There were three of us, but I definitely felt a little loose after pounding that litre-cocktail with Brad and Phil. We crammed gum into our mouths before we hit the checkpoint, hoping the guards wouldn’t smell the JD on us. I had the alcohol, and with as much confidence as I could muster, I approached the guard. I had draped the 7-11 receipt around the remaining litre’s neck, hiding the broken. Like a magician trying to make a card disappear, I twirled the plastic bag in front of him and said “Just some snacks from the store”, then when he looked up, quickly stashed the bag by my feet, under his table. Before he could say anything, I took off my backpack and showed him the innocuous contents. He nodded and I moved past, beaming in triumph.
We picked the best possible view left after the prime real estate was taken by the approximate 2000 people that had come in before us. It was 1 PM, we had 11 hours before the fireworks.
We read, took strolls around the grounds and saw the mob and the excitement in the air gradually getting bigger, played cards, ate our snacks and waited. Finally, the sun went down, and that’s when things/people got crazy.
Remember, most of the crowd had been there drinking for at least 12 hours, so there were people running around everywhere, being loud and raucous. At some point, people got sick of waiting in lines for the toilets and just started hoping the path rails and using nature’s facilities. We started just taking as many crazy pictures as possible. We also made a ball out of glo-sticks and started throwing it around the crowd, like a beachball at a sports event. I had glo-sticks around my wrists and through the hoops in my earrings and Jenny, Charlotte & Naseem’s friend, had glo-sticks holding her hair up in a bun.
The family fireworks went off at 9 PM and were spectacular. All of a sudden, people started counting down and we all realized that it was time for the main event. We had been so busy running around like madmen, nobody bothered to keep an eye on the time.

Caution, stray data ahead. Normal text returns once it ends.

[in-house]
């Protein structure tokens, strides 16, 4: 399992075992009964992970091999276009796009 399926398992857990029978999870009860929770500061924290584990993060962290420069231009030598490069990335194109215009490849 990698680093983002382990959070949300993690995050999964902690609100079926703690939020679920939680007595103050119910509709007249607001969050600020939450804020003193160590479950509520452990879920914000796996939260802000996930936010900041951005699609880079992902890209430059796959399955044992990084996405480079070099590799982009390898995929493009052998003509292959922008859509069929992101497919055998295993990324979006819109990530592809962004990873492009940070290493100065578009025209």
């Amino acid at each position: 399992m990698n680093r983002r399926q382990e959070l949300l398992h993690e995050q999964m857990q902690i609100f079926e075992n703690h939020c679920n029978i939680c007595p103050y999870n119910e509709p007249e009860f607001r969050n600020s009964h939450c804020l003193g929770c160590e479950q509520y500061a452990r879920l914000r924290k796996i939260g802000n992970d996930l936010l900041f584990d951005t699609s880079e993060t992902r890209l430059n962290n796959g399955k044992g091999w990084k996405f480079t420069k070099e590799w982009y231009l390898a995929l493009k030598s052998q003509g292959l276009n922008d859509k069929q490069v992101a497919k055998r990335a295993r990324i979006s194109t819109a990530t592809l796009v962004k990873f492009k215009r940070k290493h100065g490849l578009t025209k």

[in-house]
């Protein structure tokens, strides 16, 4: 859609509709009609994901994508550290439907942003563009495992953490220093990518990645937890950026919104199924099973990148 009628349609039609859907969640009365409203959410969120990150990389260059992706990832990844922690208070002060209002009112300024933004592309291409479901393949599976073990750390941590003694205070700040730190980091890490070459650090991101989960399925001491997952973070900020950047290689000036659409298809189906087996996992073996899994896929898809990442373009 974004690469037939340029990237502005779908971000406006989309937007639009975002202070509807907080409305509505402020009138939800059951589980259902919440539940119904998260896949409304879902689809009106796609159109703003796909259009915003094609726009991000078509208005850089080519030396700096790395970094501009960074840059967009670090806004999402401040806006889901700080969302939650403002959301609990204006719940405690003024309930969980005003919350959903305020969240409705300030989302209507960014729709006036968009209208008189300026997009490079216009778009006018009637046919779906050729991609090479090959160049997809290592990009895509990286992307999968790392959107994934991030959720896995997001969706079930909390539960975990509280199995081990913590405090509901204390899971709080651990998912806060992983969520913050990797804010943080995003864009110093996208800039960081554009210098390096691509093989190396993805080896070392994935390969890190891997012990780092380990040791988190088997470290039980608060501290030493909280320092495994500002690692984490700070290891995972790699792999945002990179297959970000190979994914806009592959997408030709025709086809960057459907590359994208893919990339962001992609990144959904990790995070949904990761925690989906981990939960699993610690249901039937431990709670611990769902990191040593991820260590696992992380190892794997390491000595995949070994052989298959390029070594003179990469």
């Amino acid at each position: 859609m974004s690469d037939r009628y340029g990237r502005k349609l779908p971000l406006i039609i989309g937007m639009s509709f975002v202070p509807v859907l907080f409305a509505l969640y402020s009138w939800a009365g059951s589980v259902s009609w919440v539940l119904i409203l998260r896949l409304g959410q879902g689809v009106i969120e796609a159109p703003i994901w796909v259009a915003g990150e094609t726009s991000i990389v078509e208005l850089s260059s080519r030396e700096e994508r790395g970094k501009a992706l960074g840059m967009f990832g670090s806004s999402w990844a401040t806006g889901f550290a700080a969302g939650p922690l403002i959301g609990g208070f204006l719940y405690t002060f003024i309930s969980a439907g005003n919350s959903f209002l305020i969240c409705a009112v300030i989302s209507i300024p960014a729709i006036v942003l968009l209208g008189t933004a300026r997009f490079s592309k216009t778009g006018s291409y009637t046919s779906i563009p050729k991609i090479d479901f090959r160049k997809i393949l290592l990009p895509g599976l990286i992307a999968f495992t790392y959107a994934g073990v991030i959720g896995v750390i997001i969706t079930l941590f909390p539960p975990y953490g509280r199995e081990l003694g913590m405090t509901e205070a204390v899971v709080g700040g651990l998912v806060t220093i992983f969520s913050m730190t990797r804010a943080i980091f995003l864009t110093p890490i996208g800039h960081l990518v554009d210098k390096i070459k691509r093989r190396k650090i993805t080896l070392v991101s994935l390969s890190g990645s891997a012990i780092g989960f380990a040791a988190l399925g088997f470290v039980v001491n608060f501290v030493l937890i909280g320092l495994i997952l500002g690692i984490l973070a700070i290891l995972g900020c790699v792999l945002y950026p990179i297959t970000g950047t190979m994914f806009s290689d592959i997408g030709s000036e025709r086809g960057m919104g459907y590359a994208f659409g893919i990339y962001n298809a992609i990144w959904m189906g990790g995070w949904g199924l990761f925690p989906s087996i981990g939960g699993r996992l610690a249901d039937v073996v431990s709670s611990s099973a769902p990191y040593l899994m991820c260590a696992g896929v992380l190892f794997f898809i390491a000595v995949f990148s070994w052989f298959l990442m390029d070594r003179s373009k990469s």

The fireworks at midnight were fantastic, it looked as if the Harbor Bridge was on fire. Every type of fireworks, and a few I had never seen, lit up the waters at 2 different points from our vantage. In total, there were 5 barges anchored around the bay and inlet river, shooting off fireworks for the estimated 1 million people who had gathered to see.
After the show, all hell broke loose. City workers came at around 12:30 and basically told everyone to clear out. All 25,000 of us who had shown up to that one area of the Gardens. We gathered our things and made our way out, through the gates, past St. Mary’s Cathedral, and into King’s Cross. The others stopped at McDonald’s in the Cross and had some food. Afterwards, though, something strange happened, and all of a sudden, Brad, Phil, myself and Charlie (short for Charlotte, other-Charlotte’s friend’s twin sister) were headed back to the City Centre. The others didn’t want to hang out anymore and called it a night.
We went back to the YHA, dropped off our stuff (since the boys didn’t have a place to stay that night, I let them keep their stuff in my dorm, and they crashed on the lounge couches), and hit the pub. We went to Scruffie’s for a bit since Andy was there, but soon left when the crowd started dying out and turning into a bunch of guys.
Charlie didn’t have a place to stay either, so I let her take my bed and I slept out in the lounge with the guys. It was a fun night, but after being out in the Gardens for so long, we were all exhausted. New Year’s in Sydney was certainly an experience, and I’d love to do it again. Though next time I’m bringing in both litres.
Stay tuned for one last night out (ok two) with Brad and Phil before they headed back home, and my physically devastating trip to the Blue Mountains (and that’s before I even got on the train).